The United Nations-sponsored climate conference held in December in Copenhagen was neither the groundbreaking success proclaimed by President Barack Obama and other world leaders nor the abject failure gleefully denigrated by climate-change skeptics.
C&EN Senior Correspondent Cheryl Hogue attended the entire conference and, with assistance from Senior Correspondent Jeff Johnson here in Washington, reported on it in several News of the Week stories (Dec. 14, 2009, pages 6 and 7; Dec. 21, 2009, pages 6 and 7; and Jan. 4, page 8). Hogue’s comprehensive wrapup from the conference appears in this week’s issue (see page 27).
As Hogue points out, negotiations in Copenhagen “yielded little. They were stymied not only by shifting geopolitical dynamics but also by procedural maneuvers that stifled consensus and by disruptions from the unprecedented number of people observing the proceedings.”
That’s a nice way of saying that the conference was a mess. As Hogue suggests, it has now become likely that a UN-sponsored, worldwide agreement to limit greenhouse gas emissions is unattainable. Climate-change skeptics are elated by this development, but they should not be.
Their fundamental position is no longer tenable. No world leader who spoke in Copenhagen suggested that human-induced climate change is the fiction skeptics claim it to be. Copenhagen, in fact, established global climate change caused by human activities as a worldwide challenge, no longer deniable, that even the Chinese recognize they have to at least pay lip service to.
Do not underestimate the importance of lip service. Climate-change skeptics would have you believe that Chinese (and Indian and Brazilian) commitments to curb their contributions to global warming are meaningless. This misses the point entirely. China, India, Brazil, and other rapidly industrializing countries have now acknowledged that they have a responsibility to play a role in protecting the global climate. This is important progress that should not be dismissed.
Nevertheless, consensus doesn’t equate with constructive action on climate issues. What is also now clear is that the U.S. should move forward to aggressively tackle climate-change issues outside of the UN-sponsored framework.
For starters, H.R. 2454, the 1,200-page climate-change and energy legislation passed by the House of Representatives in June 2009 that establishes a CO2 cap-and-trade system, should be put out of its misery in favor of a simple carbon tax. Cap-and-trade is a sop to the coal, petroleum, and other energy-intensive industries; it does nothing but muddle the very simple need to put a price on carbon on which industry can base its capital-spending decisions. A carbon tax accomplishes that goal simply and efficiently.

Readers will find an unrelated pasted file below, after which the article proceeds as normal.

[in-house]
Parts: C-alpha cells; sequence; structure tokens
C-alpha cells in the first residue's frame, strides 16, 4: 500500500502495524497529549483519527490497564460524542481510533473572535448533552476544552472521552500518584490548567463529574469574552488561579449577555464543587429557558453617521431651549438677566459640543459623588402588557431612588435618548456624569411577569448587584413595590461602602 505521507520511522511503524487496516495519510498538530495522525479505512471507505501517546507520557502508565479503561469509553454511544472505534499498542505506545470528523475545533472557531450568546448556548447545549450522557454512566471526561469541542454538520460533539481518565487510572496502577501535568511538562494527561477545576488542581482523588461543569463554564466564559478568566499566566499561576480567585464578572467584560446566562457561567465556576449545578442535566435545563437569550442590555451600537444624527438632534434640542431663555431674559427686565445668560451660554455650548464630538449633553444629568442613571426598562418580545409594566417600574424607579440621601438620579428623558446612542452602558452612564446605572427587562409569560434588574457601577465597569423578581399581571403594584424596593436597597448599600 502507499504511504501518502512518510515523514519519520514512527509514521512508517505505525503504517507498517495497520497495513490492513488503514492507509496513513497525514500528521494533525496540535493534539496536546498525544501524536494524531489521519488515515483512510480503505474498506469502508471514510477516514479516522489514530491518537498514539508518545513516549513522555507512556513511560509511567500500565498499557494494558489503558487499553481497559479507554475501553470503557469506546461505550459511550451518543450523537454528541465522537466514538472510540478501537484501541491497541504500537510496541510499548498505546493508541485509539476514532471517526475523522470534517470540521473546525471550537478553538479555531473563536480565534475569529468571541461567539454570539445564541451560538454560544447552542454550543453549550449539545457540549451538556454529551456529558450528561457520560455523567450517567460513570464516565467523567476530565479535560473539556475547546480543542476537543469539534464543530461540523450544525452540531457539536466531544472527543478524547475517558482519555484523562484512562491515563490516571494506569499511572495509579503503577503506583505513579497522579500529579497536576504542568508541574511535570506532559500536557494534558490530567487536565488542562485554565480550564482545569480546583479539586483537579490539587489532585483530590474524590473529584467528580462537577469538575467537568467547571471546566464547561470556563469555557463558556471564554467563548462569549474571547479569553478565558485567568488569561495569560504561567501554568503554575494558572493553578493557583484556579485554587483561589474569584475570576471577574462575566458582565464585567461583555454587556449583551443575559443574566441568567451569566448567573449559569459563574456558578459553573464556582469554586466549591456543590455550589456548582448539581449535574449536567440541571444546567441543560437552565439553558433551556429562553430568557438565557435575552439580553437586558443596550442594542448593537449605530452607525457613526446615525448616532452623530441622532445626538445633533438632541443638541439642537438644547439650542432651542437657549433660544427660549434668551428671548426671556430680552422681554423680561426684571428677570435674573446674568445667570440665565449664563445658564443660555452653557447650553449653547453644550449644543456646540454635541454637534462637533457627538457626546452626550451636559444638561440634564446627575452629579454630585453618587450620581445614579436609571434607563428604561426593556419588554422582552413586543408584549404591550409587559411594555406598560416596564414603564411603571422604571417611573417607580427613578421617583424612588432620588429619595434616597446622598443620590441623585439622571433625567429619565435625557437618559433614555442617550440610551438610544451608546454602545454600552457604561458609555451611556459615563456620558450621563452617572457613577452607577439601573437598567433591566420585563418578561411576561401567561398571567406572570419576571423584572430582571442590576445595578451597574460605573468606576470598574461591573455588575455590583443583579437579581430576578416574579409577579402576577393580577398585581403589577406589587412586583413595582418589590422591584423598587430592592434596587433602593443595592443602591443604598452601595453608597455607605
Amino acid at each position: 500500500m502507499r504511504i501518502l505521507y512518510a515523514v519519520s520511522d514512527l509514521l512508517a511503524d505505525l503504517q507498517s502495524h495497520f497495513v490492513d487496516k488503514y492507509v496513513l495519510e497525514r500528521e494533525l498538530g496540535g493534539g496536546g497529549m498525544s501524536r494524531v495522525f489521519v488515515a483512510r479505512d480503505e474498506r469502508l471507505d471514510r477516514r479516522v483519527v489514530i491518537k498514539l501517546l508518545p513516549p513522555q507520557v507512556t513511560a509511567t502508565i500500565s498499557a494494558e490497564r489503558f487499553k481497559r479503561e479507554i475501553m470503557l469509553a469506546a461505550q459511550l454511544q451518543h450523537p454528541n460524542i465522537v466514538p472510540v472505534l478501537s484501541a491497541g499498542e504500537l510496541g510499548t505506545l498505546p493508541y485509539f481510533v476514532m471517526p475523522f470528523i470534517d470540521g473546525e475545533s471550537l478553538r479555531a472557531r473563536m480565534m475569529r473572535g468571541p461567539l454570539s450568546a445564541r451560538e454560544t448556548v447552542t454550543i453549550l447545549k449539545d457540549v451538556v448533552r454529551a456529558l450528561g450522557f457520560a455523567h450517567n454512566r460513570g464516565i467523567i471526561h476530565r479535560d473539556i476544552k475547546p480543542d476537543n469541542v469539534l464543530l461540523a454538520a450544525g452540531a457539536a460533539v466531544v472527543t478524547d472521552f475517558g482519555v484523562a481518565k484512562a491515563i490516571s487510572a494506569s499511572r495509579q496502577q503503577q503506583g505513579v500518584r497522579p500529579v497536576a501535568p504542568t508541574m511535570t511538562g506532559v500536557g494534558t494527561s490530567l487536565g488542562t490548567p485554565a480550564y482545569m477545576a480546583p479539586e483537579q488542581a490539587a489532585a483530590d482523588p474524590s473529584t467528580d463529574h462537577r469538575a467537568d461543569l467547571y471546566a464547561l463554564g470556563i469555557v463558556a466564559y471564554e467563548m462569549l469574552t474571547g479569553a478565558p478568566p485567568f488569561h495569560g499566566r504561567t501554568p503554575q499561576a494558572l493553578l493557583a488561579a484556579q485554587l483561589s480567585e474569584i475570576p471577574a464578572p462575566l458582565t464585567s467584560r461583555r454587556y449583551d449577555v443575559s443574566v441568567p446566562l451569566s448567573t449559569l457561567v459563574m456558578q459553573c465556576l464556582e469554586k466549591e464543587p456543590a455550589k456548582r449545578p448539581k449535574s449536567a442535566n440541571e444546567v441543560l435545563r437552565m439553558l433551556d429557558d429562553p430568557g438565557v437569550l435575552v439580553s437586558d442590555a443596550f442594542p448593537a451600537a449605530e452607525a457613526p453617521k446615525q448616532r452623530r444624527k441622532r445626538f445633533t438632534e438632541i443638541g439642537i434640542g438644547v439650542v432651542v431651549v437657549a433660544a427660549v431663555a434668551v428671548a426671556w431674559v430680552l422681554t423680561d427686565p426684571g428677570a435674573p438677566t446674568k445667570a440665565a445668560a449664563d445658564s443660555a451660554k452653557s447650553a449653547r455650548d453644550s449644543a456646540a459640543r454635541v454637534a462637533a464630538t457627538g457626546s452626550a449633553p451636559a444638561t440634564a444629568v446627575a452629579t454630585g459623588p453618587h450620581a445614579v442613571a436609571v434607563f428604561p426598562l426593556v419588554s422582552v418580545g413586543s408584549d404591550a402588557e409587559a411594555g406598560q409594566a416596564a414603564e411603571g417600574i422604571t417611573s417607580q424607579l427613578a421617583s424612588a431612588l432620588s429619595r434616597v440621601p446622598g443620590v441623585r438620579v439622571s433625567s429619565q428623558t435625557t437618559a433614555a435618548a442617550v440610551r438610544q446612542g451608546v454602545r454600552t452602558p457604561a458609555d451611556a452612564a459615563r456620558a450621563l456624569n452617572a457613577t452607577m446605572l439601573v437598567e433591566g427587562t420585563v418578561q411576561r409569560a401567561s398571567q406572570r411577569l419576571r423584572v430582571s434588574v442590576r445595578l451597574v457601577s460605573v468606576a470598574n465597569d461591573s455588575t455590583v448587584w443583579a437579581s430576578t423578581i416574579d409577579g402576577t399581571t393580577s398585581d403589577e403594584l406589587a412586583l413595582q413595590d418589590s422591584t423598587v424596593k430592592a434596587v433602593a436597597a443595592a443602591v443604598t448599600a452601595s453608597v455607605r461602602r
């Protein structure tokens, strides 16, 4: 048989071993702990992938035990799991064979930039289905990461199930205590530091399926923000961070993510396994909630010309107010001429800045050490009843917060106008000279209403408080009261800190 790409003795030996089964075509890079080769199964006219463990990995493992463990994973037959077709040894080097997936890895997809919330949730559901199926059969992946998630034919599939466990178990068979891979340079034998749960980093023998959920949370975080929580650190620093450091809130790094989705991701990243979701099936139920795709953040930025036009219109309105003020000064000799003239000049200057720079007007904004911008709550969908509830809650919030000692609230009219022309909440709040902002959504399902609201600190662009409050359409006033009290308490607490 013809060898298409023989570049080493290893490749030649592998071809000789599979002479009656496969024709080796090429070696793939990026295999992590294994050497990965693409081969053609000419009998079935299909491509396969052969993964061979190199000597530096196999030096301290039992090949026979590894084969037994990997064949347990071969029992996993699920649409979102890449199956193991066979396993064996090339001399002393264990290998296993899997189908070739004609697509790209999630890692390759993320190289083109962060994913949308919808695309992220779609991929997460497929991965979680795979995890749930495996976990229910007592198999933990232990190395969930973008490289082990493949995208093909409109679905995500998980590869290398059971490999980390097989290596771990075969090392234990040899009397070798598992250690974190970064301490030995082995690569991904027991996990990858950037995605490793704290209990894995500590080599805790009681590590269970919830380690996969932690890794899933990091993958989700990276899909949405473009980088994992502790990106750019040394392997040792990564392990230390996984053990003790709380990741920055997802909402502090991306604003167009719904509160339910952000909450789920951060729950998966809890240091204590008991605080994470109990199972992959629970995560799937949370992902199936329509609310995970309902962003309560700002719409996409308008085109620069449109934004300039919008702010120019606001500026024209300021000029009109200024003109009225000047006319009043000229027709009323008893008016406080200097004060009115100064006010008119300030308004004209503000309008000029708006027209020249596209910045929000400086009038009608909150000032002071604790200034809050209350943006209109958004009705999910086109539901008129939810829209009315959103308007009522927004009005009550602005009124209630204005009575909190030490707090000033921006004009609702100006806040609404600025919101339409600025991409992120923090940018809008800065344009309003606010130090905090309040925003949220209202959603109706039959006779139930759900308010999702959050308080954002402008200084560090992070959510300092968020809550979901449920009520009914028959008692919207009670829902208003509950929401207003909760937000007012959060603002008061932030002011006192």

The Europeans already are coming to recognize the inherent problems of cap-and-trade because they are experiencing them. The European Union and the U.S., together with Japan—already the most energy-efficient developed nation—should jointly enact a significant and escalating carbon tax that would promote real energy efficiencies and cuts in greenhouse gas emissions.
But wait, wouldn’t that leave China, India, and other nations free to undercut the carbon-tax-inflated prices of goods from the U.S., the EU, and Japan? Not at all. Nations that adopt the carbon tax regimen should impose a carbon tariff equal to the carbon tax on all manufactured goods from countries that do not participate.
The Chinese, in particular, would protest such an action vociferously. Let them. China is not a developing nation; it is an authoritarian, industrialized, mercantile behemoth that is the world’s largest emitter of greenhouse gases. It is time for the world to stop allowing China to pretend otherwise. If China wants to sell its carbon-tax-free products to developing nations in Africa, Asia, and South America, fine.
Many thoughtful economists have put forth mechanisms whereby a carbon tax would be truly revenue neutral, simultaneously discouraging the use of fossil fuels and stimulating development of alternative energy sources while protecting less affluent consumers. It’s time to join forces with other developed nations to put one in place.
Thanks for reading.
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